A gunman posing as a delivery person shot and killed the 20-year-old son of a federal judge and wounded her husband at their New Jersey home before fleeing, according to judiciary officials.
The shooting occurred Sunday evening at the North Brunswick home of U.S. District Judge Esther Salas, and killed her son, Daniel, Chief District Judge Freda Wolfson told The Associated Press. Her husband, defense lawyer Mark Anderl, was injured in the attack, Wolfson said.
Salas was in the basement at the time and wasn’t injured, according to a judiciary official who wasn’t authorized to comment and spoke anonymously to the AP.
The perpetrator, believed to be a lone gunman posing as a FedEx delivery person, was not in custody, the official said. The U.S. Marshals and the FBI said in a series of tweets that they are looking for one suspect in the shootings.
Daniel Anderl, who was named to the Dean’s List this spring at The Catholic University of America in Washington, D.C., was the judge’s only child, the official said. He was shot once in the chest with a semi-automatic weapon as he answered the door, while his father, just behind him, was struck several times, the official said.
“I was shocked last night to hear news of Daniel Anderl’s tragic death Sunday evening in New Jersey. Daniel was a rising junior, enrolled for classes beginning in the next few weeks,” university President John Garvey wrote on Twitter. “He turned 20 last week.”
The gunman fled the scene in a car, the official said.
Mark Anderl had surgery for his wounds Sunday night, the judiciary official said. Messages were left with the hospital Monday seeking comment on his condition.
Salas, seated in Newark, was nominated by President Barack Obama and confirmed in 2011. Prior to that, she served as a U.S. Magistrate Judge in New Jersey, after working as an assistant public defender for several years.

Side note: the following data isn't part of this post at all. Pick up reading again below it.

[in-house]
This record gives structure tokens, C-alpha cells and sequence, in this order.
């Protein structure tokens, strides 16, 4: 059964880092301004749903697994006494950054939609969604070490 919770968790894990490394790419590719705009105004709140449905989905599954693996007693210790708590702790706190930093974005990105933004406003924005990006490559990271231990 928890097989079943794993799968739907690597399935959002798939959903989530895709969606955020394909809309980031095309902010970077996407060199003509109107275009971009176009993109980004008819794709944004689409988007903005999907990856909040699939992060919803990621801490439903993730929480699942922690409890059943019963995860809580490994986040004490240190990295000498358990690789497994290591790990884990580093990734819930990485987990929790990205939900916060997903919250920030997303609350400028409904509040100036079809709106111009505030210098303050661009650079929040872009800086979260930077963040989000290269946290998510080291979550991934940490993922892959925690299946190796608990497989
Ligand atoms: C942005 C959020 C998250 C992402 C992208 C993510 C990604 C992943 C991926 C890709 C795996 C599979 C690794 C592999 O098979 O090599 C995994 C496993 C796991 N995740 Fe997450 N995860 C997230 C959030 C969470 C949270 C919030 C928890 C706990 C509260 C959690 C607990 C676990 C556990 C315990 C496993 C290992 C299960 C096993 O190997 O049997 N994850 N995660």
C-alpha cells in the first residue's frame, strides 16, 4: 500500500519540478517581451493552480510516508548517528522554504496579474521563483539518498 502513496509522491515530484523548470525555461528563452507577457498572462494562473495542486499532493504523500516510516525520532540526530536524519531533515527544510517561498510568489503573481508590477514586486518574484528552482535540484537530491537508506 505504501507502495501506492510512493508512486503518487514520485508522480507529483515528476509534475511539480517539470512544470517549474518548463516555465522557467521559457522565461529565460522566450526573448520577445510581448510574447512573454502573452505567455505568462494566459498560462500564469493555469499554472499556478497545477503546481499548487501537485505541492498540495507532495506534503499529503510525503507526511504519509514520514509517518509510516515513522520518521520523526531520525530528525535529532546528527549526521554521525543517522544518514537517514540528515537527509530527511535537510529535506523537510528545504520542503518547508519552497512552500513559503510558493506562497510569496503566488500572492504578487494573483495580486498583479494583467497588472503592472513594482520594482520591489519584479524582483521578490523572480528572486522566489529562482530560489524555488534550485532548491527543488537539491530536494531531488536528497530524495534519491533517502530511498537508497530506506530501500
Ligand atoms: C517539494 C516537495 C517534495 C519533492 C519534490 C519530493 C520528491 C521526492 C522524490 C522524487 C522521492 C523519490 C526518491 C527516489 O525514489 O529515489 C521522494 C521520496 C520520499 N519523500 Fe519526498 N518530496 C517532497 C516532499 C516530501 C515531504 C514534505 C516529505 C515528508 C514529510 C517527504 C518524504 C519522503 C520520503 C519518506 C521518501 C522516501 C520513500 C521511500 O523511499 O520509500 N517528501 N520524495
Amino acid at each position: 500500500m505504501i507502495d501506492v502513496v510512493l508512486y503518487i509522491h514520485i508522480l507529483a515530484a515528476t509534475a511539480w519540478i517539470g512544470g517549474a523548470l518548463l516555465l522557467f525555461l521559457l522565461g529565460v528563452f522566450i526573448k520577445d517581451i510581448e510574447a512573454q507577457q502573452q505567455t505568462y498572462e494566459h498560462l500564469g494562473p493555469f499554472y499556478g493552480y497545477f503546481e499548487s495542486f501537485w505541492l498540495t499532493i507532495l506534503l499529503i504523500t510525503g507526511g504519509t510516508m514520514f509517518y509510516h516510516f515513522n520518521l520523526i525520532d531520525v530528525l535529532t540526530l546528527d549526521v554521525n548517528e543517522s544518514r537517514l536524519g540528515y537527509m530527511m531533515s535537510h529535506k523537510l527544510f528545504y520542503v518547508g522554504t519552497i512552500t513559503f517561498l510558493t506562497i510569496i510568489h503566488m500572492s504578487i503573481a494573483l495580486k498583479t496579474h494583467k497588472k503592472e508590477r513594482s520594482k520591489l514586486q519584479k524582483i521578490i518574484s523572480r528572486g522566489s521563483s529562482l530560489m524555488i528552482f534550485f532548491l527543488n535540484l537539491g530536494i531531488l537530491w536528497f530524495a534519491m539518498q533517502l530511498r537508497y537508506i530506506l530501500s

Asked if officials thought the shooting was linked to the judge’s work or the current climate of political unrest, Wolfson said, “We really have no idea.”
Salas, born in California to a Cuban immigrant mother and Mexican father, spent most of her childhood in Union City, New Jersey. After helping her family escape a devastating house fire, she acted as her mother’s translator and advocate, foreshadowing her career in law as she argued her family’s case to welfare officials, according to a 2018 magazine profile.
In the profile, Salas spoke of her son possibly following his parents into the legal profession.
“He’s been arguing with us since he could talk — practicing his advocacy skills,” Salas told New Jersey Monthly. “I don’t want to dissuade him, but I was pulling for a doctor.”
Just last week, Salas was appointed to hear an ongoing lawsuit brought by Deutsche Bank investors who claim the company made false and misleading statements about its anti-money laundering policies and failed to monitor “high-risk” customers including convicted sex offender Jeffrey Epstein.
Her highest-profile case in recent years was the financial fraud case involving husband-and-wife “Real Housewives of New Jersey” reality TV stars Teresa and Joe Giudice, whom Salas sentenced to prison for crimes including bankruptcy fraud and tax evasion. Salas staggered their sentences so that one of them could be available to take care of their four children.
In 2017, she barred federal prosecutors from seeking the death penalty against an alleged gang leader charged in several Newark slayings, ruling the man’s intellectual disability made him ineligible for capital punishment. Salas later sentenced the man to 45 years in prison.
Democratic New Jersey Sen. Bob Menendez, who backed Salas’s nomination to the federal bench, said in a statement Sunday night, “My prayers are with Judge Salas and her family, and that those responsible for this horrendous act are swiftly apprehended and brought to justice.”
In an emailed statement, Democratic New Jersey Gov. Phil Murphy called the shooting “a senseless act” and said “this tragedy is our latest reminder that gun violence remains a crisis in our country and that our work to make every community safer isn’t done.”
Associated Press reporters Michael R. Sisak and David Porter contributed to this report.